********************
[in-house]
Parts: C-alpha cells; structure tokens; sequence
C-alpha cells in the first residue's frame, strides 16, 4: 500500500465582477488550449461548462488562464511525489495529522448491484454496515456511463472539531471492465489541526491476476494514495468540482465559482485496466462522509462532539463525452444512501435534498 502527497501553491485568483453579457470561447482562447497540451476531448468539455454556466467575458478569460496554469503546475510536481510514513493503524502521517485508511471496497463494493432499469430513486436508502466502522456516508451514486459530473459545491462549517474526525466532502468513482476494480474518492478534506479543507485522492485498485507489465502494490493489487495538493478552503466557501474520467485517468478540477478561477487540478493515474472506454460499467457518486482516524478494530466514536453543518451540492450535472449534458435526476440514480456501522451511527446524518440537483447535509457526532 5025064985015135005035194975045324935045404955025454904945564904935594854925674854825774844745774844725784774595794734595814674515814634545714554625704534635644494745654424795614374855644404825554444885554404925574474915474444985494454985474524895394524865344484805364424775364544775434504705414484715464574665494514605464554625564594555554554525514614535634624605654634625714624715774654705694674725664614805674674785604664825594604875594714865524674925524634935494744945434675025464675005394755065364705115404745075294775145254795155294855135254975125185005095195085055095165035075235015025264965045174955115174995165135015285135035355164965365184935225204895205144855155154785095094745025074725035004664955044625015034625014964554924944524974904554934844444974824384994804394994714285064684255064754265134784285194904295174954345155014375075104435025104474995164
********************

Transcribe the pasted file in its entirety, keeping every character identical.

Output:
[in-house]
Parts: C-alpha cells; structure tokens; sequence
C-alpha cells in the first residue's frame, strides 16, 4: 500500500465582477488550449461548462488562464511525489495529522448491484454496515456511463472539531471492465489541526491476476494514495468540482465559482485496466462522509462532539463525452444512501435534498 502527497501553491485568483453579457470561447482562447497540451476531448468539455454556466467575458478569460496554469503546475510536481510514513493503524502521517485508511471496497463494493432499469430513486436508502466502522456516508451514486459530473459545491462549517474526525466532502468513482476494480474518492478534506479543507485522492485498485507489465502494490493489487495538493478552503466557501474520467485517468478540477478561477487540478493515474472506454460499467457518486482516524478494530466514536453543518451540492450535472449534458435526476440514480456501522451511527446524518440537483447535509457526532 5025064985015135005035194975045324935045404955025454904945564904935594854925674854825774844745774844725784774595794734595814674515814634545714554625704534635644494745654424795614374855644404825554444885554404925574474915474444985494454985474524895394524865344484805364424775364544775434504705414484715464574665494514605464554625564594555554554525514614535634624605654634625714624715774654705694674725664614805674674785604664825594604875594714865524674925524634935494744945434675025464675005394755065364705115404745075294775145254795155294855135254975125185005095195085055095165035075235015025264965045174955115174995165135015285135035355164965365184935225204895205144855155154785095094745025074725035004664955044625015034625014964554924944524974904554934844444974824384994804394994714285064684255064754265134784285194904295174954345155014375075104435025104474995164